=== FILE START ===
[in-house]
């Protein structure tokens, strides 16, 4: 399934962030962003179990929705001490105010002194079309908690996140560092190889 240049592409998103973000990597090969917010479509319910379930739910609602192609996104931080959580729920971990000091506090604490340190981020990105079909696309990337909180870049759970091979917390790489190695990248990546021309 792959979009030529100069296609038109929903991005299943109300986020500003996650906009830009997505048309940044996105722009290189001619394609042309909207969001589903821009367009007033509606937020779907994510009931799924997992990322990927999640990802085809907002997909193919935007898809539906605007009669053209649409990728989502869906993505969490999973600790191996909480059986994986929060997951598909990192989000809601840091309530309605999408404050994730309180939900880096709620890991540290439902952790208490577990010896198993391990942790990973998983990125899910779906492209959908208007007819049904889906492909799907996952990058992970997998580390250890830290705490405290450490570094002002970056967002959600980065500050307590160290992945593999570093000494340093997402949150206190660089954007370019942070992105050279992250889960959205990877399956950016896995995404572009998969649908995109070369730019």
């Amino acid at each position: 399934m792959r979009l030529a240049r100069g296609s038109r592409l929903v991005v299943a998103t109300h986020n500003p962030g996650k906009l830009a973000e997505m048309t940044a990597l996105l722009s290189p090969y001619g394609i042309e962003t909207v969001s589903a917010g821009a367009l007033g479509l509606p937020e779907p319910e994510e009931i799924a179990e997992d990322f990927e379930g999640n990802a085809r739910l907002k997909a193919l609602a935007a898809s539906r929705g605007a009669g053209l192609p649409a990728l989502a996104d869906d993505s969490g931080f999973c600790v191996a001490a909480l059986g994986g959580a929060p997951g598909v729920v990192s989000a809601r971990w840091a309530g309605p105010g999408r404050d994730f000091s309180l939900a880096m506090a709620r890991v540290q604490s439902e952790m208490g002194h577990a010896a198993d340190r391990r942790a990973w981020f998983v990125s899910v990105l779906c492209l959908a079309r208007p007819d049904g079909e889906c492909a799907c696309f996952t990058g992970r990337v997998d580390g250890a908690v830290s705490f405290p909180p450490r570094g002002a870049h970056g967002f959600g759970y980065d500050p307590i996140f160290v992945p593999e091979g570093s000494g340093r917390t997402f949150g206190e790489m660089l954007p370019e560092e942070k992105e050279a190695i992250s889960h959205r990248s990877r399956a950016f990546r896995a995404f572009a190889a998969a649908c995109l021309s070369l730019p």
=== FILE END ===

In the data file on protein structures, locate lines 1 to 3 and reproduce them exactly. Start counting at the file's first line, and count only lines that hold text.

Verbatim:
[in-house]
């Protein structure tokens, strides 16, 4: 399934962030962003179990929705001490105010002194079309908690996140560092190889 240049592409998103973000990597090969917010479509319910379930739910609602192609996104931080959580729920971990000091506090604490340190981020990105079909696309990337909180870049759970091979917390790489190695990248990546021309 792959979009030529100069296609038109929903991005299943109300986020500003996650906009830009997505048309940044996105722009290189001619394609042309909207969001589903821009367009007033509606937020779907994510009931799924997992990322990927999640990802085809907002997909193919935007898809539906605007009669053209649409990728989502869906993505969490999973600790191996909480059986994986929060997951598909990192989000809601840091309530309605999408404050994730309180939900880096709620890991540290439902952790208490577990010896198993391990942790990973998983990125899910779906492209959908208007007819049904889906492909799907996952990058992970997998580390250890830290705490405290450490570094002002970056967002959600980065500050307590160290992945593999570093000494340093997402949150206190660089954007370019942070992105050279992250889960959205990877399956950016896995995404572009998969649908995109070369730019």
């Amino acid at each position: 399934m792959r979009l030529a240049r100069g296609s038109r592409l929903v991005v299943a998103t109300h986020n500003p962030g996650k906009l830009a973000e997505m048309t940044a990597l996105l722009s290189p090969y001619g394609i042309e962003t909207v969001s589903a917010g821009a367009l007033g479509l509606p937020e779907p319910e994510e009931i799924a179990e997992d990322f990927e379930g999640n990802a085809r739910l907002k997909a193919l609602a935007a898809s539906r929705g605007a009669g053209l192609p649409a990728l989502a996104d869906d993505s969490g931080f999973c600790v191996a001490a909480l059986g994986g959580a929060p997951g598909v729920v990192s989000a809601r971990w840091a309530g309605p105010g999408r404050d994730f000091s309180l939900a880096m506090a709620r890991v540290q604490s439902e952790m208490g002194h577990a010896a198993d340190r391990r942790a990973w981020f998983v990125s899910v990105l779906c492209l959908a079309r208007p007819d049904g079909e889906c492909a799907c696309f996952t990058g992970r990337v997998d580390g250890a908690v830290s705490f405290p909180p450490r570094g002002a870049h970056g967002f959600g759970y980065d500050p307590i996140f160290v992945p593999e091979g570093s000494g340093r917390t997402f949150g206190e790489m660089l954007p370019e560092e942070k992105e050279a190695i992250s889960h959205r990248s990877r399956a950016f990546r896995a995404f572009a190889a998969a649908c995109l021309s070369l730019p």